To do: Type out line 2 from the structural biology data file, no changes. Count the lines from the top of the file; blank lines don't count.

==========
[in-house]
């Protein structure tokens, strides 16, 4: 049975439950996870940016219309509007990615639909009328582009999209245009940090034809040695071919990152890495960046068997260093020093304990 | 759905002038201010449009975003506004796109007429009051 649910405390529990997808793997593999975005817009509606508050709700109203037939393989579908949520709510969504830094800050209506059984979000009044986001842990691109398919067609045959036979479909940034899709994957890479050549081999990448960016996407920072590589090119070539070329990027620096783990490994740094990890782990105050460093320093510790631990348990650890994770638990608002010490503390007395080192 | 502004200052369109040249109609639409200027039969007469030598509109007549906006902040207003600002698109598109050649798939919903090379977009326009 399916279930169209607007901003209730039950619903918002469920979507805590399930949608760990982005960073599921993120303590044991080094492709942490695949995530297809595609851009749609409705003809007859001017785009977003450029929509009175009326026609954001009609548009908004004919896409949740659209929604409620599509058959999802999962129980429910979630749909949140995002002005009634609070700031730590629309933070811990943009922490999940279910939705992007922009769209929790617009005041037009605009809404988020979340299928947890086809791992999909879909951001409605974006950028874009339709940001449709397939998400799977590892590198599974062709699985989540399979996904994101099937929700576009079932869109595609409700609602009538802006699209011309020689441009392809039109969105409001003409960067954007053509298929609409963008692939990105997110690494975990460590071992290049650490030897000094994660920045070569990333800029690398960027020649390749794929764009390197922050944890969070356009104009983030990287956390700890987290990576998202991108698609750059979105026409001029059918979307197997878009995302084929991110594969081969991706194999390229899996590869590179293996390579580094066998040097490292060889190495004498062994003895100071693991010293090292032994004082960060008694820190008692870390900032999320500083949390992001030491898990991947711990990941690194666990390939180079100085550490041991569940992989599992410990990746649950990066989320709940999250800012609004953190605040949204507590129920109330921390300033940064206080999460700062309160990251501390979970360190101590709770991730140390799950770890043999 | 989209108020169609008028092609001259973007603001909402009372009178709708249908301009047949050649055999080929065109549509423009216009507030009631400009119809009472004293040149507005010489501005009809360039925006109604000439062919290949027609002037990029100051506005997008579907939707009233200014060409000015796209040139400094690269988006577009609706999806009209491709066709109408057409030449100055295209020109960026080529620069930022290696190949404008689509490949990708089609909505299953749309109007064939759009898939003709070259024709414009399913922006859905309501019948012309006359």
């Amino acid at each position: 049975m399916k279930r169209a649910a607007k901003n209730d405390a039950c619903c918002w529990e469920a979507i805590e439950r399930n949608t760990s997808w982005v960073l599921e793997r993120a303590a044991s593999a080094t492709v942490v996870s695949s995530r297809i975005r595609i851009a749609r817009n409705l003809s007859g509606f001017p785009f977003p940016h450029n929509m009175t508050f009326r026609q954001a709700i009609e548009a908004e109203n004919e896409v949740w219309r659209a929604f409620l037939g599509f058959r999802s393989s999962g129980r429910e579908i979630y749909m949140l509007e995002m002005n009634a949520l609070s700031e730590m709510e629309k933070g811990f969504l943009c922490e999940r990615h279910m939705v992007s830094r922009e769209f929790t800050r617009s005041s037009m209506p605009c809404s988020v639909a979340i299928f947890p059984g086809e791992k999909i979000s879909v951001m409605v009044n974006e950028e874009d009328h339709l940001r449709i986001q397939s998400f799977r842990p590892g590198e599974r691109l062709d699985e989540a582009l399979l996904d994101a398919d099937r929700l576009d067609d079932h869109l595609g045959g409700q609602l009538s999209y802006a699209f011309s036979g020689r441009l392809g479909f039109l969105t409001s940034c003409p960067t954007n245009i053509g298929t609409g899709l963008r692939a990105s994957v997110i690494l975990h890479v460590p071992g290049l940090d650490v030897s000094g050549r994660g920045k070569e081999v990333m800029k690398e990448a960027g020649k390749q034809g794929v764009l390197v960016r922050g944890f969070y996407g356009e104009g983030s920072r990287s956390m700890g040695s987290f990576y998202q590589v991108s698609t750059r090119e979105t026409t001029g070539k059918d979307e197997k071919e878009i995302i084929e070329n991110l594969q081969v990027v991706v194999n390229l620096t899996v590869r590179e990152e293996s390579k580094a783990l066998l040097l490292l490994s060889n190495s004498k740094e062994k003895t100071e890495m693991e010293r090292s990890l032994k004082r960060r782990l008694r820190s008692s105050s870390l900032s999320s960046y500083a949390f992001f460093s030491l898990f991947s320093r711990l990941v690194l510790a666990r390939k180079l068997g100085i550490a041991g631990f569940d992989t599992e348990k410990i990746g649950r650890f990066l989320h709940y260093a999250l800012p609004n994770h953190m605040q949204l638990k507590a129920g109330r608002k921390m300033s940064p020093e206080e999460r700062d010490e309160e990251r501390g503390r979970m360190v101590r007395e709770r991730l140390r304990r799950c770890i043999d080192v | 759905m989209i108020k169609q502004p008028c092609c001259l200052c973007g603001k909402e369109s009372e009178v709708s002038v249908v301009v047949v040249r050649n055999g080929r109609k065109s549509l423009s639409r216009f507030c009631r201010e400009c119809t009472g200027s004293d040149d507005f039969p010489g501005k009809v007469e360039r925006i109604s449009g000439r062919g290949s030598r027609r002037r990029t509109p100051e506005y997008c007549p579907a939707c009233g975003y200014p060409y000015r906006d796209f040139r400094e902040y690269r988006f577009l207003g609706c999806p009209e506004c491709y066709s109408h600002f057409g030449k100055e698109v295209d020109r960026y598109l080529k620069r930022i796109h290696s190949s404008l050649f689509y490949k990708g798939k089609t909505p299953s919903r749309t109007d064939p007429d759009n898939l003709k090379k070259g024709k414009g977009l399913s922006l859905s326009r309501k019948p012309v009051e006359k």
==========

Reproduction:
């Protein structure tokens, strides 16, 4: 049975439950996870940016219309509007990615639909009328582009999209245009940090034809040695071919990152890495960046068997260093020093304990 | 759905002038201010449009975003506004796109007429009051 649910405390529990997808793997593999975005817009509606508050709700109203037939393989579908949520709510969504830094800050209506059984979000009044986001842990691109398919067609045959036979479909940034899709994957890479050549081999990448960016996407920072590589090119070539070329990027620096783990490994740094990890782990105050460093320093510790631990348990650890994770638990608002010490503390007395080192 | 502004200052369109040249109609639409200027039969007469030598509109007549906006902040207003600002698109598109050649798939919903090379977009326009 399916279930169209607007901003209730039950619903918002469920979507805590399930949608760990982005960073599921993120303590044991080094492709942490695949995530297809595609851009749609409705003809007859001017785009977003450029929509009175009326026609954001009609548009908004004919896409949740659209929604409620599509058959999802999962129980429910979630749909949140995002002005009634609070700031730590629309933070811990943009922490999940279910939705992007922009769209929790617009005041037009605009809404988020979340299928947890086809791992999909879909951001409605974006950028874009339709940001449709397939998400799977590892590198599974062709699985989540399979996904994101099937929700576009079932869109595609409700609602009538802006699209011309020689441009392809039109969105409001003409960067954007053509298929609409963008692939990105997110690494975990460590071992290049650490030897000094994660920045070569990333800029690398960027020649390749794929764009390197922050944890969070356009104009983030990287956390700890987290990576998202991108698609750059979105026409001029059918979307197997878009995302084929991110594969081969991706194999390229899996590869590179293996390579580094066998040097490292060889190495004498062994003895100071693991010293090292032994004082960060008694820190008692870390900032999320500083949390992001030491898990991947711990990941690194666990390939180079100085550490041991569940992989599992410990990746649950990066989320709940999250800012609004953190605040949204507590129920109330921390300033940064206080999460700062309160990251501390979970360190101590709770991730140390799950770890043999 | 989209108020169609008028092609001259973007603001909402009372009178709708249908301009047949050649055999080929065109549509423009216009507030009631400009119809009472004293040149507005010489501005009809360039925006109604000439062919290949027609002037990029100051506005997008579907939707009233200014060409000015796209040139400094690269988006577009609706999806009209491709066709109408057409030449100055295209020109960026080529620069930022290696190949404008689509490949990708089609909505299953749309109007064939759009898939003709070259024709414009399913922006859905309501019948012309006359």